Home News Grant Shapps is criticized for his “nonsense” claims regarding onshore wind.

Grant Shapps is criticized for his “nonsense” claims regarding onshore wind.

Business Secretary Grant Shapps has been criticised after claiming wind turbines are now “so big” they cannot be built on the land.

Friends of the Earth said this was “nonsense”, while Greenpeace said the onshore wind was “thriving”.

The government is facing a rebellion from some of its own MPs who want to lift an effective ban on new onshore wind turbines in England.

Mr Shapps has said onshore wind should be “part of the mix”.

But he said there should be local support for any new turbines.

Responding to calls from Labour in the Commons for him to clarify his position, Mr Shapps told MPs: “These turbines are now so large, they can’t even be constructed onshore. They are so big, the turbines wouldn’t be able to be carried by roads. They have to be put offshore.”

He added: “These single turbines are seven football pitches in scope as they turn. They’re not buildable onshore. It’s one of the reasons why the cheapest way to build them offshore, to produce energy offshore, is to build these mammoth turbines which go together in groups of two or even up to 300.”

Onshore wind, he emphasized, would be allowed to be a part of the “critical mix” of energy.

In the UK, how many more wind farms are planned?
Truss and Johnson participate in the Tory wind farm uprising.

Given that significant onshore wind farms are now being constructed in Scotland, environmental advocacy group Friends of the Earth’s Mike Childs responded to the BBC by calling the notion that turbines were too large to be put on land “ridiculous.”

He claimed that onshore wind was “cheap, plentiful, and popular” and that the major obstacle to its development was “government policy,” not the size of the turbines.

Greenpeace described Mr Shapps’s comments as “nonsensical”.

UK policy director Doug Parr said: “Grant Shapps claims that turbines can’t be carried by roads, but hasn’t seemed to notice how this already happens all over the world.

“It may seem very obvious, but the point about onshore wind is that it is built onshore. On land. There is a thriving onshore wind market in many places. He enjoys a football analogy but can’t seem to notice his own goal.”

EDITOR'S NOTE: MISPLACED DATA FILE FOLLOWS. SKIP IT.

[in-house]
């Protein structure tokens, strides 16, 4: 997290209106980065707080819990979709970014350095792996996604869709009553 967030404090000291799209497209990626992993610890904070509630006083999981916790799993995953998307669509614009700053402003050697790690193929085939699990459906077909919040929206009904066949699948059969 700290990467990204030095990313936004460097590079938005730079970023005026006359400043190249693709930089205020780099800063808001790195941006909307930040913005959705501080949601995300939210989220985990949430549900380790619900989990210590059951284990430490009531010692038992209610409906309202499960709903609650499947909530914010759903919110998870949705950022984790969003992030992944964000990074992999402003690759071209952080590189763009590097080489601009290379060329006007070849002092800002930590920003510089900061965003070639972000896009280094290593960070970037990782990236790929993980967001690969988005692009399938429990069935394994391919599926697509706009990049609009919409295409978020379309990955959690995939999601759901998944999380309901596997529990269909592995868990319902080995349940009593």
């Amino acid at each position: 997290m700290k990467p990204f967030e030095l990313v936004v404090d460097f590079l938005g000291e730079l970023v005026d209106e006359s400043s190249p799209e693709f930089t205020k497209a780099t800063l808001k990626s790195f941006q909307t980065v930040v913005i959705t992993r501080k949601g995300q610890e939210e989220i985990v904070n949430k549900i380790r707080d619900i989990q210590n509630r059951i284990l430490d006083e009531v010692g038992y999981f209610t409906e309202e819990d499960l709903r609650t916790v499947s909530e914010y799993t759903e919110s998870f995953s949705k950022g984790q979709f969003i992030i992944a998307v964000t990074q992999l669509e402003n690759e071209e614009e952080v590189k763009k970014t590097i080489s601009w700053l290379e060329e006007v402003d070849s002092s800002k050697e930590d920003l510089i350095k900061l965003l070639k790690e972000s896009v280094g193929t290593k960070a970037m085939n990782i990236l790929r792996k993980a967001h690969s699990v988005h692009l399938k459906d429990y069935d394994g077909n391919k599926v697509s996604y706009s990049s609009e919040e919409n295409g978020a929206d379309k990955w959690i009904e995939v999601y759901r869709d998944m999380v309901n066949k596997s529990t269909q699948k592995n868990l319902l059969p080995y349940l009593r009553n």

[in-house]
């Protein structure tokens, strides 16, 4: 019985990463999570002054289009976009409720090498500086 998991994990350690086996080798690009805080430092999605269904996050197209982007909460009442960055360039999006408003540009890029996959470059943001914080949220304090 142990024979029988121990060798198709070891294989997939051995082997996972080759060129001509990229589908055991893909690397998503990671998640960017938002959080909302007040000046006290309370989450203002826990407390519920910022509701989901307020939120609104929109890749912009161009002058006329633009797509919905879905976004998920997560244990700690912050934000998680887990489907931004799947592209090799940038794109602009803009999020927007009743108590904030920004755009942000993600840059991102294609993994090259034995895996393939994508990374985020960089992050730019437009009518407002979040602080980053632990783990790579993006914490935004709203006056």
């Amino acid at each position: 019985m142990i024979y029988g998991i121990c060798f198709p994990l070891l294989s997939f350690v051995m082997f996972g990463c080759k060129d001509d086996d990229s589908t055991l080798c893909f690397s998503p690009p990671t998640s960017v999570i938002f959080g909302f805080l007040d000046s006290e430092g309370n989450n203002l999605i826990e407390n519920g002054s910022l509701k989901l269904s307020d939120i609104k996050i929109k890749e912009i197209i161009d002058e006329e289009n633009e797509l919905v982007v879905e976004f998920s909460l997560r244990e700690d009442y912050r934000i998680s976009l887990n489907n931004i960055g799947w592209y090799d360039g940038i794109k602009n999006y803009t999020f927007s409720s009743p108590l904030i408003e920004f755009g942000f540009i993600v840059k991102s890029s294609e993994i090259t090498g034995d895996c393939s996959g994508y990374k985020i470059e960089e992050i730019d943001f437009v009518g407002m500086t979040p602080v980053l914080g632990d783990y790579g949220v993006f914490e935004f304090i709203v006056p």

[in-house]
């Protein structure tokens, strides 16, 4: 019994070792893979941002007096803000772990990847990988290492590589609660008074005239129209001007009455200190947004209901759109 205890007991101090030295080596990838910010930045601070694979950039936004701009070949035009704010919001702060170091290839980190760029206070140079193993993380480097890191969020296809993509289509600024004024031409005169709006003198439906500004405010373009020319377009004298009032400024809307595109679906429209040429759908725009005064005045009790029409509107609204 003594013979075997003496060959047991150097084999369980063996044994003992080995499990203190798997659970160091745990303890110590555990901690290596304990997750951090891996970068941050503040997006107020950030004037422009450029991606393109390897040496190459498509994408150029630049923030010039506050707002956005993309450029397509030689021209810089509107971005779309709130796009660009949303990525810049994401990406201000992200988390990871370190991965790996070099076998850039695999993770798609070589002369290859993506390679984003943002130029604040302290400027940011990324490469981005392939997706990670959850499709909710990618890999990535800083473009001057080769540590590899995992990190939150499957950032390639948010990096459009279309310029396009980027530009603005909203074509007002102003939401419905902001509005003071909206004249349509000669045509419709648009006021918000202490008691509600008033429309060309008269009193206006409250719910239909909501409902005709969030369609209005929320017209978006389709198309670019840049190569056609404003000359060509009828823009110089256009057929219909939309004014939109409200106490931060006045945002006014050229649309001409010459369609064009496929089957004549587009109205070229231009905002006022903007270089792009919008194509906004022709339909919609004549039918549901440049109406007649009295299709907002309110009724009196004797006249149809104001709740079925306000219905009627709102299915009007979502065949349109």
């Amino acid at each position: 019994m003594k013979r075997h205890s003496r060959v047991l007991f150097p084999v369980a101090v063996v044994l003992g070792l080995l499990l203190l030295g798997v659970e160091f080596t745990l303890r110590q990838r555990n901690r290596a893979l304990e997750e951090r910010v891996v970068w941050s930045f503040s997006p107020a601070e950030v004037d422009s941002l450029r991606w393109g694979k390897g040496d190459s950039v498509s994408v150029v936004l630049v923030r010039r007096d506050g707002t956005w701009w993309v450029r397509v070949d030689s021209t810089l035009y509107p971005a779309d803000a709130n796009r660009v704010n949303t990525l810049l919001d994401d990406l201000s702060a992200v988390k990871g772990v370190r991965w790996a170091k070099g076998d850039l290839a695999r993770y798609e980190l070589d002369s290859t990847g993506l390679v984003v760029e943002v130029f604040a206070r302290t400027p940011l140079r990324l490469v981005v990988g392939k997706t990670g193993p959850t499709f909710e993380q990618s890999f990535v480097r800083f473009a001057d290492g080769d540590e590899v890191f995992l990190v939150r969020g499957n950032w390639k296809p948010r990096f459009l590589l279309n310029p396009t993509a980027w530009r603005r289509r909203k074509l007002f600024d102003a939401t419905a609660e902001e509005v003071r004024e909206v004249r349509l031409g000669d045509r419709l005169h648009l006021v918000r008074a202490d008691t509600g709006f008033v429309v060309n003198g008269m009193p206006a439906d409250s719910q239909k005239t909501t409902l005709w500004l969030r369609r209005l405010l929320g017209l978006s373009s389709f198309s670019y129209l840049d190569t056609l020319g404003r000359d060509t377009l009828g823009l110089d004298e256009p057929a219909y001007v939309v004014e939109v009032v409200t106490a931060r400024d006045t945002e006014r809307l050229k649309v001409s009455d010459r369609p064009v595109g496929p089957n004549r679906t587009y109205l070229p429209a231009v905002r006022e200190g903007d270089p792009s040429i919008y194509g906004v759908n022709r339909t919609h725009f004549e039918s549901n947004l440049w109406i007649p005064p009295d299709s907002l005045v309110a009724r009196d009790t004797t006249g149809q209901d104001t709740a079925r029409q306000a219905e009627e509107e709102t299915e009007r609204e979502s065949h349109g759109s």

Green Party MP Caroline Lucas said: “This Conservative government has had an absurd mental block over onshore wind for the best part of a decade.”

She said onshore wind “can strengthen our energy security, and help to tackle the ever-worsening climate emergency”.

“Pitting onshore against offshore is dangerous and nonsensical – we can and must have both,” she added.

What position did former Tory leaders take on the onshore wind?
Onshore wind planning restrictions were started by David Cameron in 2015 and kept up by his successor Theresa May.
Boris Johnson upheld the limitations. His energy policy stated in May that “wholesale modifications” to the onshore wind planning system would not be made, but that the government will discuss with a “small number of supporting towns” the possibility of allowing new turbines in exchange for lower energy costs.
Liz Truss declared during her brief tenure as premier that she intended to loosen planning restrictions and harmonize the onshore wind clearance process with other infrastructure.

Onshore wind is a cheap, renewable energy source, but detractors claim the turbines are noisy and unsightly.

Prime Minister Rishi Sunak vowed to uphold the law that has effectively prohibited new onshore wind in England since 2015 during the summer leadership election.

But more than 30 of his own lawmakers, including former prime ministers Liz Truss and Boris Johnson, have sponsored a Levelling Up Bill amendment that would lift the restriction.

The decision will permit additional turbines if there is local approval, according to Simon Clarke, the rebels’ leader who served in Ms. Truss’ cabinet.

Due to Labour’s declaration that it would support the amendment, the chances of the government losing are higher.

According to the Daily Telegraph, Levelling Up Secretary Michael Gove has also informed allies that he favours lifting the moratorium on onshore wind projects.

Onshore wind is not dividing the Tories, according to Mr Shapps, who claimed that the amendment was not a “rebellion.”

He told the BBC on Monday that everyone concurred that new wind turbines needed local approval.

The official spokesman for the prime minister stated that he was not aware of “any imminent changes” to planning regulations.

If Labour is elected to office, it has pledged to eliminate the actual restriction on the construction of new onshore wind farms.

Grant Shapps is criticized for his "nonsense" claims regarding onshore wind.
Grant Shapps is criticized for his “nonsense” claims regarding onshore wind.

Ed Miliband, a shadow minister for climate change, claimed that the government’s position was unclear.

He called Mr Shapps “part of a fossilized tendency” because of his prior hostility to onshore wind projects and called Tory MPs who support the ban “dinosaurs.”

source: summarybio.com